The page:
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|FOR IMMEDIATE RELEASE
Date: September 22, 2004
Lab astrophysicist Claire Max wins prestigious
E.O. Lawrence Award
LIVERMORE, Calif. - Claire Max, a longtime astrophysicist at Lawrence Livermore National Laboratory and a faculty member at UC Santa Cruz, is one of seven winners of the Department of Energy's prestigious E.O. Lawrence Awards for 2004. The award is given in seven categories for outstanding contributions in the broadly defined field of atomic energy.
Max will receive the award in the physics category, for her contributions to the theory of laser guide star adaptive optics and its application in ground-based astronomy to correct telescopic images for the blurring caused by light passing through the atmosphere. Max is a member of the Lab's Institute for Geophysics and Planetary Physics and was its founding director back in the early 1980s. She currently divides her time between the institute and UC Santa Cruz, where she is a professor and deputy director for the Center for Adaptive Optics.
"We are all enriched by the contributions these researchers have made, ranging from engines with no moving parts to better ways to see the stars," Secretary of Energy Spencer Abraham said of this years winners, six of whom are affiliated with the University of California. Three winners come from Los Alamos National Laboratory and one from Lawrence Berkeley National Laboratory. UC manages all three laboratories for the Department of Energy.
"These awards, and the research for which they are given, show that DOE could easily be called the Department of Science and Energy," Abraham said.
|Claire Max |
Photo by Laurie Hatch/Lick Observatory
Awardees are chosen for their work in one of seven categories: chemistry, national security, nuclear technology, physics, life science, materials research and environmental science and technology. Winners receive a gold medal, a citation and $50,000. The awards will be presented in a ceremony in Washington, DC on Nov. 8.
Max is the 25th recipient from the Laboratory since the awards were established in 1959, in memory of Laboratory co-founder and namesake Ernest Orlando Lawrence.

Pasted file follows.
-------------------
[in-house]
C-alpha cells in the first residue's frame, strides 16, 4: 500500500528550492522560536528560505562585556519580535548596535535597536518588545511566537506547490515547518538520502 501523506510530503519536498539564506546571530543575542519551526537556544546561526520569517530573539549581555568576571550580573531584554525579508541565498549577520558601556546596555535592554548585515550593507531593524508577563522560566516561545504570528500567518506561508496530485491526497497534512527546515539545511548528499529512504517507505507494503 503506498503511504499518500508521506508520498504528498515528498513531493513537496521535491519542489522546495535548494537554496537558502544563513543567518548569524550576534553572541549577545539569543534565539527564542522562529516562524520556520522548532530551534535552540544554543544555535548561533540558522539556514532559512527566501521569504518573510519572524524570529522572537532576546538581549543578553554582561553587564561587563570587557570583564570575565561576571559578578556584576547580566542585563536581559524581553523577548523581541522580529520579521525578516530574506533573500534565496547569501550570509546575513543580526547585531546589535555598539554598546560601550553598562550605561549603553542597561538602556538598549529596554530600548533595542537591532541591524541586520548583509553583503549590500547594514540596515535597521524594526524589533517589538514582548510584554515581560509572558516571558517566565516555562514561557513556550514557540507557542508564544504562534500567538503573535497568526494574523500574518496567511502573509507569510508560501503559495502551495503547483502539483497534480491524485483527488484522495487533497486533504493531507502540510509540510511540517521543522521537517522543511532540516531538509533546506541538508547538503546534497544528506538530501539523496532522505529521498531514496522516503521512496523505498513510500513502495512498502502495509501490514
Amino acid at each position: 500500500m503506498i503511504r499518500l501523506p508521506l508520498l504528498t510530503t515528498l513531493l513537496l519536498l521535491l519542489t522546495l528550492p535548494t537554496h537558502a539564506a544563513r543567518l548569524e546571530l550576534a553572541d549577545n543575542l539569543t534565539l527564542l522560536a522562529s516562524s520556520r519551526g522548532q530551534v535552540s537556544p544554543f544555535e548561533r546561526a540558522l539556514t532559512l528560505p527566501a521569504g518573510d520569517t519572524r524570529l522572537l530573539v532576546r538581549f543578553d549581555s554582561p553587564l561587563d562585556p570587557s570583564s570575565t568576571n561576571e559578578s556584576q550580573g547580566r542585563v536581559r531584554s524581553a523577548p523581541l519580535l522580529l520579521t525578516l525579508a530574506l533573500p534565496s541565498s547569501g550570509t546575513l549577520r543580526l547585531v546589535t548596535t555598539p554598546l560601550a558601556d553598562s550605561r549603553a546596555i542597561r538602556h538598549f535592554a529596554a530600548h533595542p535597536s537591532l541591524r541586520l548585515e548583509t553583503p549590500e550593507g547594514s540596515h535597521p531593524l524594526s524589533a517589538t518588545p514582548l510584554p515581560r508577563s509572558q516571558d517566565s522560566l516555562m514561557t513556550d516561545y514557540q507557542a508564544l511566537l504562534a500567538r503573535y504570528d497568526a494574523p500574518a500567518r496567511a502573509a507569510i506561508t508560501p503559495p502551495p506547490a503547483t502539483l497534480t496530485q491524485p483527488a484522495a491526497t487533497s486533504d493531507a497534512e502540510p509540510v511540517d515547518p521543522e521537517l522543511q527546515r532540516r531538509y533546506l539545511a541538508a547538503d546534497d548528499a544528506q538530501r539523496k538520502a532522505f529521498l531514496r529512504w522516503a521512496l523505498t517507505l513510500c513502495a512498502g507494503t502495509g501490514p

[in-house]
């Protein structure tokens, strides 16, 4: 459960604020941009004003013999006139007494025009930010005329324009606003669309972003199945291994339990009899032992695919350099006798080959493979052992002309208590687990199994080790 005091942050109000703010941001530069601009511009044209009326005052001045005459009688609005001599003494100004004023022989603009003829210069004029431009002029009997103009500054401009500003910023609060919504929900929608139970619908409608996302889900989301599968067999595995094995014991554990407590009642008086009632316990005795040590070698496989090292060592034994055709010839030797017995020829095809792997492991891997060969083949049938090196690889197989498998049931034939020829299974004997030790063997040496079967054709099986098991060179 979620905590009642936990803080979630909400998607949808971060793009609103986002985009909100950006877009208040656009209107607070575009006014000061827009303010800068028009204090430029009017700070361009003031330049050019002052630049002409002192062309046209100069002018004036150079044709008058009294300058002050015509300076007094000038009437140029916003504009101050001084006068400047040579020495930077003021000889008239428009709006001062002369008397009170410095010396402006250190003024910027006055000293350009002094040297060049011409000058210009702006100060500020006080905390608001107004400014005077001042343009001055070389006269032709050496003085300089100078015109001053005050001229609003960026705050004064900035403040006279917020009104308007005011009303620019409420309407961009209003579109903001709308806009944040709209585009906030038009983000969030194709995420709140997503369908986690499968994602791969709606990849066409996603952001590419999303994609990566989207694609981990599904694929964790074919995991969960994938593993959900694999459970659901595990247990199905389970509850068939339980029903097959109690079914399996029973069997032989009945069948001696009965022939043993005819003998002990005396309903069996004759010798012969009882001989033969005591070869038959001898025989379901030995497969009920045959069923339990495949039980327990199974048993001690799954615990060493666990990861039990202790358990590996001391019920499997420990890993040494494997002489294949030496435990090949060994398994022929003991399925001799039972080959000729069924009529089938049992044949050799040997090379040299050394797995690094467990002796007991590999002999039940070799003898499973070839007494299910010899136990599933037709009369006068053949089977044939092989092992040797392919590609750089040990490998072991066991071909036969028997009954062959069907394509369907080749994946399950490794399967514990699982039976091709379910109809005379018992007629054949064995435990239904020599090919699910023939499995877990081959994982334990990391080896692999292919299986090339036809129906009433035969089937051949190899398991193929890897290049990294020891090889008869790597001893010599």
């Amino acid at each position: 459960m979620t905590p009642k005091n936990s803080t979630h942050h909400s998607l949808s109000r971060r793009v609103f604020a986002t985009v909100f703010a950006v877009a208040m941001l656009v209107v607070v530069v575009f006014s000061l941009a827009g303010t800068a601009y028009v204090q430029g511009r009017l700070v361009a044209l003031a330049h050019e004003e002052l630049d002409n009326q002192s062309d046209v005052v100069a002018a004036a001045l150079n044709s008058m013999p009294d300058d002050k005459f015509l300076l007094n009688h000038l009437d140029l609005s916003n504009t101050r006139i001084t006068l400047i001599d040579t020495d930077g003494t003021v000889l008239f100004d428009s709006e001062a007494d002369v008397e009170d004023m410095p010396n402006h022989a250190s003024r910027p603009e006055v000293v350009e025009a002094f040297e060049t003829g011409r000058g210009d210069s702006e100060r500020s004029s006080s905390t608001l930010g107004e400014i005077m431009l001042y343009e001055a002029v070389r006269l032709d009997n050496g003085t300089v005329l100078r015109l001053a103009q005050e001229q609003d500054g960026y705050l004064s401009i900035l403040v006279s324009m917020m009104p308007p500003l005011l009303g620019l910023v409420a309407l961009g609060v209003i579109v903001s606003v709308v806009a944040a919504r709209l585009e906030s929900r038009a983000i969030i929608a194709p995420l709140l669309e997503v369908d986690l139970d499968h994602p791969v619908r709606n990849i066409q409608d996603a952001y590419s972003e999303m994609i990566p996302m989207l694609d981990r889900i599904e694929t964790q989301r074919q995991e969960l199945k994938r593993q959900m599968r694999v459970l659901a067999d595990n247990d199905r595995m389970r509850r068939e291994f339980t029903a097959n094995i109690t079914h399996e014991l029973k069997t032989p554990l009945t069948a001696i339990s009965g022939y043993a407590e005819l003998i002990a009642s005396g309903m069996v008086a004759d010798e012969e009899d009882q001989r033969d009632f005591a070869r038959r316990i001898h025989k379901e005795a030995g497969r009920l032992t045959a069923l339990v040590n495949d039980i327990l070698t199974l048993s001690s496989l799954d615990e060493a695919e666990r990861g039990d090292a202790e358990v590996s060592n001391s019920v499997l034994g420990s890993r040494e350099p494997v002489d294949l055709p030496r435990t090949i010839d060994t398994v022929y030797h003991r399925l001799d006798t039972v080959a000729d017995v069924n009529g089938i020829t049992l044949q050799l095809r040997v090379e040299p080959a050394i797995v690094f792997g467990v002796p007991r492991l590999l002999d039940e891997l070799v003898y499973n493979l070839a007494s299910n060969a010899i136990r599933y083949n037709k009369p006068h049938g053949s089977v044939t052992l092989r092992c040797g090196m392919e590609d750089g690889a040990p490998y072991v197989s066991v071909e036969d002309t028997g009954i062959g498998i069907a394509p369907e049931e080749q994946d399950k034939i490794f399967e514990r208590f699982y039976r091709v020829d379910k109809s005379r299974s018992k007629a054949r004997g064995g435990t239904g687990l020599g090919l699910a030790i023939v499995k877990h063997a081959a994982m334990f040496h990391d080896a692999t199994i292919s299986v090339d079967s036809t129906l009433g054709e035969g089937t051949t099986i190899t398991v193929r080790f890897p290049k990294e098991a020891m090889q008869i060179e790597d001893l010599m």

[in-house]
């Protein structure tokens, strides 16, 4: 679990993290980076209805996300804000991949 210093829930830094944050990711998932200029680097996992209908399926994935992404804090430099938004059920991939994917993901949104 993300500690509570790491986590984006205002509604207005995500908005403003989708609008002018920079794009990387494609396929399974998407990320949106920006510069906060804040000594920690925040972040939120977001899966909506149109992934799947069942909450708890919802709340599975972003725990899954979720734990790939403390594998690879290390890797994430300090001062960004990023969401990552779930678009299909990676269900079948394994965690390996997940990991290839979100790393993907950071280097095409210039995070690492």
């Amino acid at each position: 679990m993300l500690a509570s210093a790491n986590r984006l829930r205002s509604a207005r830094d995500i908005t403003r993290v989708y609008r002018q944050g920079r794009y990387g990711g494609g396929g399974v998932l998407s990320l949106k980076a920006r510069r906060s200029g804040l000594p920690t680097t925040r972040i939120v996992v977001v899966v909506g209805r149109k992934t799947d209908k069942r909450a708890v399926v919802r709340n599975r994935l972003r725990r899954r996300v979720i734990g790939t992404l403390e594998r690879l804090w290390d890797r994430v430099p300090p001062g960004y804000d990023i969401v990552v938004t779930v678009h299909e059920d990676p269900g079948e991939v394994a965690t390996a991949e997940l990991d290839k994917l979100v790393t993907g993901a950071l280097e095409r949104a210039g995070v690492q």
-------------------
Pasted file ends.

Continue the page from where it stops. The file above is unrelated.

"Claire is an exemplary, internationally recognized scientist and I extend my sincere congratulations to her," said Laboratory Director Michael R. Anastasio. "This recognition from DOE appropriately spotlights Claire's accomplishments in plasma physics and astrophysics and provides us all the opportunity to join in celebrating with her these achievements and accolades."
"I cannot believe how good this makes me feel," said Max. "It is quite a thrill to receive this award."
Throughout her career, Max has made important contributions to the separate fields of plasma physics and astrophysics, and she is considered a central figure in the field of adaptive optics (AO) for ground-based telescopes. Her work on laser guide stars, which are used with adaptive optics to correct the blurring of telescopic imagery caused by turbulence in the atmosphere, has resulted in an ongoing revolution in ground-based astronomy.
Max is one of the co-inventors of the sodium laser guide star, and she is a leader in implementing these new artificial guide stars at astronomical observatories. Max recalls her team's early days of research and experimentation on laser guide stars at the Livermore site, and how "the notion of pointing a 1000 watt laser into the sky to measure turbulence seemed a bit absurd. Even we thought we were a little zany."
But use of laser guide stars went on to bear "important fruit, including infrared images and spectra of storms on Neptune, hydrocarbon oceans and ice continents on Titan, and black holes in the core of our own Milky Way and in the center of nearby galaxies," Max said.
Max led a group that built the AO system and sodium laser guide star for Lick Observatory on Mt. Hamilton., and designed the laser beacon and AO system for the W. M. Keck Observatory in Hawaii, in a collaboration with Keck Observatory staff.
Though laser guide star adaptive optics on ground-based telescopes is still in its infancy, "the expanded science that can be done with such modified telescopes is extraordinary," Max said. "The clarity of ground-based observations is enhanced by a factor of 50 or more so that it becomes comparable with space telescopes, but with all the advantages of the larger telescope size that is possible from being on the ground."
Max joined the Laboratory in 1974 as part of a new group formed to understand the plasma physics of laser fusion. In the early 1980s, Max's career branched out widely. She became the founding director of the Institute of Geophysics and Planetary Physics, a position she held for nearly a decade. She also became the first female member of the elite JASON group of scientific advisers to the Department of Defense.
Max joins a list of Lawrence winners that includes former Lab directors Michael May, John Foster, Herb York and John Nuckolls.
Other recipients of this year's awards include Bette Korber (life sciences), Fred Mortensen (national security) and Gregory Swift (environmental science and technology) of Los Alamos National Laboratory; Richard Saykally (chemistry) of Lawrence Berkeley and UC Berkeley; Ivan Schuller (materials research), UC San Diego; and Nathaniel Fisch (nuclear technology), Princeton Plasma Physics Laboratory.>
Founded in 1952, Lawrence Livermore National Laboratory is a nuclear security laboratory, with a mission to ensure national security and apply science and technology to the important issues of our time. Lawrence Livermore National Laboratory is managed by the University of California for the National Nuclear Security Administration/Department of Energy.